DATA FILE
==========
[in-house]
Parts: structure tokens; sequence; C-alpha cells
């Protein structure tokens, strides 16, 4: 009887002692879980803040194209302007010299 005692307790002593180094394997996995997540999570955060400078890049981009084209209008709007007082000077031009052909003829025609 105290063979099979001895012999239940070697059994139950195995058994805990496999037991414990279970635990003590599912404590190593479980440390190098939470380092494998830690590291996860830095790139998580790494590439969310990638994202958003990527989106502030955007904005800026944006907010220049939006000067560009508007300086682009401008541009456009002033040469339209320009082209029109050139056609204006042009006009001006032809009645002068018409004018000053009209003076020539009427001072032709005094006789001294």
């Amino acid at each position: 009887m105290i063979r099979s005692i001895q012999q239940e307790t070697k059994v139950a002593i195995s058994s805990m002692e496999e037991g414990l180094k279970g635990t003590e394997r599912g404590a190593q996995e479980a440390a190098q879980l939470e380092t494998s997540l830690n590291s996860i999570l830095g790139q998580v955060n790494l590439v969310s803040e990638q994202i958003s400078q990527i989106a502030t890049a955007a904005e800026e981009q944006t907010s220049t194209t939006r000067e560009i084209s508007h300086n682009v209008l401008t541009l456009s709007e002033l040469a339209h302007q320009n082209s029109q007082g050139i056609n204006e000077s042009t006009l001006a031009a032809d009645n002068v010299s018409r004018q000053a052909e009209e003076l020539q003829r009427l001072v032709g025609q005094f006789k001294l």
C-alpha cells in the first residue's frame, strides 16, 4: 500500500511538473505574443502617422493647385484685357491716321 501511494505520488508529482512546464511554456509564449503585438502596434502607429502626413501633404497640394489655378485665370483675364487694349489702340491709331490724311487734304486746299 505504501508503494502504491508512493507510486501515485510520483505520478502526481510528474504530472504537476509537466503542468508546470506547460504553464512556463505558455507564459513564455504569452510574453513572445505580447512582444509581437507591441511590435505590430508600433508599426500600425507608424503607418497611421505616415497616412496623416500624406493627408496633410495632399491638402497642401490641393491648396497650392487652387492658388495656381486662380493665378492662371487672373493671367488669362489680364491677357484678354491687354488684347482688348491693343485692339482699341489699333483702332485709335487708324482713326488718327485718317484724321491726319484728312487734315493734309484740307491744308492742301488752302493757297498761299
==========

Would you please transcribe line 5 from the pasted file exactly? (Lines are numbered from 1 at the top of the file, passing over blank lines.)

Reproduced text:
C-alpha cells in the first residue's frame, strides 16, 4: 500500500511538473505574443502617422493647385484685357491716321 501511494505520488508529482512546464511554456509564449503585438502596434502607429502626413501633404497640394489655378485665370483675364487694349489702340491709331490724311487734304486746299 505504501508503494502504491508512493507510486501515485510520483505520478502526481510528474504530472504537476509537466503542468508546470506547460504553464512556463505558455507564459513564455504569452510574453513572445505580447512582444509581437507591441511590435505590430508600433508599426500600425507608424503607418497611421505616415497616412496623416500624406493627408496633410495632399491638402497642401490641393491648396497650392487652387492658388495656381486662380493665378492662371487672373493671367488669362489680364491677357484678354491687354488684347482688348491693343485692339482699341489699333483702332485709335487708324482713326488718327485718317484724321491726319484728312487734315493734309484740307491744308492742301488752302493757297498761299